Rare Elements Policy Offers a Lesson

American Association of Petroleum Geologists (AAPG)

Let’s face it, most geology news in the popular press is event driven. Soaring oil prices was last year’s headline. Earthquakes and volcanic eruptions grabbed media attention this year.

Rarely, however, do the media talk about the role geosciences play in everyday life, delivering such necessary things as fuel, raw materials and clean water. These are taken for granted.

But this summer the New York Times and U.S. News and World Reportboth published stories about rare earth elements and the increasingly tough competition for a limited supply of these elements.

Rare earth elements are not something I think about regularly. In fact, I had to pull my freshman chemistry textbook for a quick refresher.

Rare earth elements are not rare at all in terms of being scarce. They are the Lanthanides, and are usually separated from a standard periodic table right after lanthanum and placed below the chart. They begin with cerium (atomic number 58) and include neodymium, gadolinium, dysprosium and others, ending with lutetium (atomic number 71).

Maybe it’s just me, but terbium (atomic number 65) rarely rises into my consciousness. Why then am I reading articles about it in the New York Times?


It turns out these rare earth elements are needed for, among other things, green energy and military technologies. They are essential components of magnets used in wind turbines and electric motors, such as those found in the Toyota Prius.

Increases in alternative energy production and more efficient use of fossil fuels through hybrid and plug-in hybrid technologies are driving significant demand for these elements. Yet today the majority of these elements are produced by only one nation: China.

One day after the August Leadership Conference in Tulsa, the New York Timespublished an article titled, “China Tightens Grip on Rare Minerals.” Author Keith Bradsher reported that China currently produces 93 percent of the world’s rare earth minerals and 99 percent of the world’s dysprosium and terbium.

China is now reducing export quotas for these elements, both to ensure it has sufficient supply for its own needs but also to attract foreign direct investment. When manufacturers move their production facilities close to the raw material source it brings technology, investment and jobs to China.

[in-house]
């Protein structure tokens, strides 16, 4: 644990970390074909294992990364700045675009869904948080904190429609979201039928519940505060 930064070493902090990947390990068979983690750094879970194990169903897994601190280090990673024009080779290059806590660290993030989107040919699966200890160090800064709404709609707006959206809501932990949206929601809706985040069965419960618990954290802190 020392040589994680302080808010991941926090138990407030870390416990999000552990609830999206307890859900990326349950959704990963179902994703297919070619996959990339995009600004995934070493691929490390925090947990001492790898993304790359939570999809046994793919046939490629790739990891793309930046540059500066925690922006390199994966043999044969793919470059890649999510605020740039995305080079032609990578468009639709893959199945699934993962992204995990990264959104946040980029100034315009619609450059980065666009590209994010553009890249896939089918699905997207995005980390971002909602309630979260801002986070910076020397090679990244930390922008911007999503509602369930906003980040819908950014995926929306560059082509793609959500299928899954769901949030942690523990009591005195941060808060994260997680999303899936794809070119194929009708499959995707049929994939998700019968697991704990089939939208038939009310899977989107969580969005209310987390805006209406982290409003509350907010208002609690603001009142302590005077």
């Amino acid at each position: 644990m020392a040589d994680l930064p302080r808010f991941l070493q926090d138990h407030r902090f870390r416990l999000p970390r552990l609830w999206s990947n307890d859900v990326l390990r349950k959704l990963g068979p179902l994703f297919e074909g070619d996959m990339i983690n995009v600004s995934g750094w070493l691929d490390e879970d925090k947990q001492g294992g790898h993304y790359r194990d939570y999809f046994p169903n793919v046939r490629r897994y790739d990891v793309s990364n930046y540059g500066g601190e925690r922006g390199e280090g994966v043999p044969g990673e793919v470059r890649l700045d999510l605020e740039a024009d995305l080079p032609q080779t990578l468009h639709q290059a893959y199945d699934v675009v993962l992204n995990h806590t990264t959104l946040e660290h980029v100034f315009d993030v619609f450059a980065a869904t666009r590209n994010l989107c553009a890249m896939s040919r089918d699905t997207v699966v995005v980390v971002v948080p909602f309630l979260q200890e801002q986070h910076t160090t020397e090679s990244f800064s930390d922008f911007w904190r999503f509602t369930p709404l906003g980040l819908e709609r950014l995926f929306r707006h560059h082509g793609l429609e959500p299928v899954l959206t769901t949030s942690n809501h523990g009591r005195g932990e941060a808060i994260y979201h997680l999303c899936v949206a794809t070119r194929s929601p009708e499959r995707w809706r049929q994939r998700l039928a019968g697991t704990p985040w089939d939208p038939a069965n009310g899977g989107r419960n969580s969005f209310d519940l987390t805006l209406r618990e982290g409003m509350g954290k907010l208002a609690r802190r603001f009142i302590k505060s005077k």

Predictably, most articles about this issue discuss it within the geopolitical context of China, an economic powerhouse, ensuring that its resource needs are met – the implication being that other economies will not be able to secure the resources they need. A July 2009 U.S. News and World Reportarticle titled, “America’s New Energy Dependency: China’s Metals,” by Kent Garber, presents the current situation and how we got here.

Notwithstanding the title of the article, what emerges from Garber’s analysis is less a story of the haves and have-nots – recall that rare earth minerals are not scarce – but rather one of strategic intent in China and no strategy elsewhere.

According to Garber, the United States was the principal producer of these minerals in the 1970s and 1980s. But China’s fabled leader Deng Xiaoping recognized his country’s potential and articulated strategic intent: “The Middle East has oil; we have rare earths,” he said. “We must develop these rare earths.”

That is what they did, eclipsing the U.S. producers and forcing many of them to close or to move.

Fundamentally, this is a story of policy makers in the United States and elsewhere not understanding the long-term and collective impacts of individual policy decisions (or lack thereof). This is, in part, due to the nature of our two-party system. But it also is due to policy- makers lacking a framework for thinking about these issues.

The U.S. National Research Council recognized this deficiency. In 2008 its Committee on Earth Resources issued a report titled “Minerals, Critical Minerals and the U.S. Economy,” that seeks to present a framework for policy makers to use in evaluating minerals and their relationship to the U.S. economy.